Pressel and Wie have been bound by their precocity -- and a series of quotes that ran in Sports Illustrated after the Women's Open. Playing in the last group, Wie shot 82 and finished T-23. Pressel had the tournament won until Kim holed out from a greenside bunker on the 72nd hole at Cherry Hills. She finished with a bogey to tie another amateur, Brittany Lang, for second.

"Michelle hasn't played a lot of junior golf, so she hasn't learned how to finish tournaments," Pressel told SI. "She's obviously more interested in making cuts. But if you keep playing against players you can't beat, how are you going to learn to win?"

If this sounds like the makings of a teen rivalry, read on. Pressel was just warming up:

"I was shocked that there wasn't more talk of Michelle Wie's final round 82 [at the U.S. Women's Open]. I mean, why is that? Or about how when it looked like she was going to make the cut at the John Deere Classic, she played the last four holes in three over par."

"Are the press and other players just trying to be politically correct? I don't believe in being politically correct. Michelle hasn't played a lot of junior golf, so she hasn't learned how to finish tournaments."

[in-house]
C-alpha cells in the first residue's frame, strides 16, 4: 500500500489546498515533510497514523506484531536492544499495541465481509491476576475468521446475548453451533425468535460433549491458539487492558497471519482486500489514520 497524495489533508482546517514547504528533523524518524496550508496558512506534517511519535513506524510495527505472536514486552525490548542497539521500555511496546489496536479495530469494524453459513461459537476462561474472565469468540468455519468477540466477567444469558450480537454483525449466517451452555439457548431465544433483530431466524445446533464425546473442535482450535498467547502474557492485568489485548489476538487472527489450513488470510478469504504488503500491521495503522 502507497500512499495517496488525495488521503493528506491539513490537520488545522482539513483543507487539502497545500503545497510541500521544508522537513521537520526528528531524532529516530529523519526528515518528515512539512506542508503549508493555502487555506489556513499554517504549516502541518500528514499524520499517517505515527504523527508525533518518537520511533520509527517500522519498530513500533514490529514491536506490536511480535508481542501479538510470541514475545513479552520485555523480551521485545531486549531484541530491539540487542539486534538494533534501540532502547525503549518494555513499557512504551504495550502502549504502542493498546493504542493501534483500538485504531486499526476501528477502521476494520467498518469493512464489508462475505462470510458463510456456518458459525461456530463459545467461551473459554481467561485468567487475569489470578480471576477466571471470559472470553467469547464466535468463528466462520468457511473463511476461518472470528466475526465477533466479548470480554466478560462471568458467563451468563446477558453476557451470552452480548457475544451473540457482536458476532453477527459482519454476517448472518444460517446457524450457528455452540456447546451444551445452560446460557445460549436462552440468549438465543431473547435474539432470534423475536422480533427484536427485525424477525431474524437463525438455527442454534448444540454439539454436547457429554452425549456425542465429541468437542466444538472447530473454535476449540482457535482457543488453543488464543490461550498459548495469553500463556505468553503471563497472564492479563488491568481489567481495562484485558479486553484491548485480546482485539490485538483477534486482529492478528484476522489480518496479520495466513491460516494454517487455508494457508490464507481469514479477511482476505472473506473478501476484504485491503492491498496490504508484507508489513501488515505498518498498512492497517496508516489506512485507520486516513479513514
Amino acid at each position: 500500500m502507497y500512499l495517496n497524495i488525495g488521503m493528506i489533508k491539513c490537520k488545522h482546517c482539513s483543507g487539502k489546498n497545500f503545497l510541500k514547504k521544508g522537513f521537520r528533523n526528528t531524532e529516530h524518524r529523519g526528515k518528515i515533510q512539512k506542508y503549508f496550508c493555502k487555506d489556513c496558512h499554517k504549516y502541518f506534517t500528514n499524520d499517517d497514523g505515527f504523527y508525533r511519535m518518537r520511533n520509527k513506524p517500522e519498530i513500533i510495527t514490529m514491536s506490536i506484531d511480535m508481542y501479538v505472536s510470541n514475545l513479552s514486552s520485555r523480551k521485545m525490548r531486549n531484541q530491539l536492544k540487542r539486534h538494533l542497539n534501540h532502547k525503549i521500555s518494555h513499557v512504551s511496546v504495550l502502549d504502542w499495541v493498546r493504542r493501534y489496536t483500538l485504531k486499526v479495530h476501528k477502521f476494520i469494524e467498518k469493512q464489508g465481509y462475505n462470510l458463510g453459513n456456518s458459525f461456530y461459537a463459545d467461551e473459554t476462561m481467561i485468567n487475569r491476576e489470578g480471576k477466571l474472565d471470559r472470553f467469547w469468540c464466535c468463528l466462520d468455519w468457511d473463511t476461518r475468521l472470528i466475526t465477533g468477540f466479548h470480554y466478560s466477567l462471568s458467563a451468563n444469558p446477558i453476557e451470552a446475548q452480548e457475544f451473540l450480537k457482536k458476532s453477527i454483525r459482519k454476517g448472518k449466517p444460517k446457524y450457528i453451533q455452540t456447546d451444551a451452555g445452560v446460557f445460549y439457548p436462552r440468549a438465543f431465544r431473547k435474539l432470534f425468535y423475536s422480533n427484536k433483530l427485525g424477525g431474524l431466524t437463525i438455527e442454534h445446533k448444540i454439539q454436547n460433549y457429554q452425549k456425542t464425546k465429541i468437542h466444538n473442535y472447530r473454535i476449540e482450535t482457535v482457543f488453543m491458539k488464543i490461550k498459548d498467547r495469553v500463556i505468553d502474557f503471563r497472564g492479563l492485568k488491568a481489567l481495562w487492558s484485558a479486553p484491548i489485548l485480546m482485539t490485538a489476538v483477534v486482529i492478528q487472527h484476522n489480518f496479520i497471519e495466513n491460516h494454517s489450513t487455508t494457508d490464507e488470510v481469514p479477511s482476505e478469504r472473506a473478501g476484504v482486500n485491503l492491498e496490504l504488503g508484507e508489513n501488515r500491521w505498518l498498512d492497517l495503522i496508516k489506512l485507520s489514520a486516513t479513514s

The truth is, Pressel is tougher, knows how to finish and might end up having a better career in women's golf than Wie, whose physical talents are greater and whose marketability was protected by not playing -- and getting beat -- at high-level junior golf. At the same time, Pressel doesn't have the length Wie has, power that enables her to compete and come close to making cuts on the PGA Tour. Their duel would be the hottest story on the LPGA Tour in 2006, but it has been put on hold by the 18-year-old age limit required for membership.

They can play in six regular LPGA events, plus the U.S. and British women's opens. Pressel shot 63 in the final round of the second stage and will be in the Q School finals Nov. 30-Dec. 4 in Daytona Beach, Fla. The week before, Wie will play in Japan at the Casio World Open, a men's event on the Asian circuit.

New LPGA Commissioner Carolyn Bivens is inheriting a nice problem. She has maintained that Wie and Pressel may petition for membership. Wie will have the leverage of LPGA sponsors lobbying for her. As Scott Seymour, vice president of Octagon, told Golf World, "[Wie] will be the most recognized female athlete on the planet for the next 12 to 18 months." Pressel won't have that kind of leverage, but she probably will have a tour card she won't be able to use until May 23, her 18th birthday.

"No final decision has been made, but if she does get through Q School, then she may have a discussion with Bivens," Krickstein said. "I don't know about petitioning ... they're probably prepared for that. I don't know what [Bivens] will do. We've only met briefly. Of the hundreds of hundreds of people we've talked to about it, hardly anybody can understand it."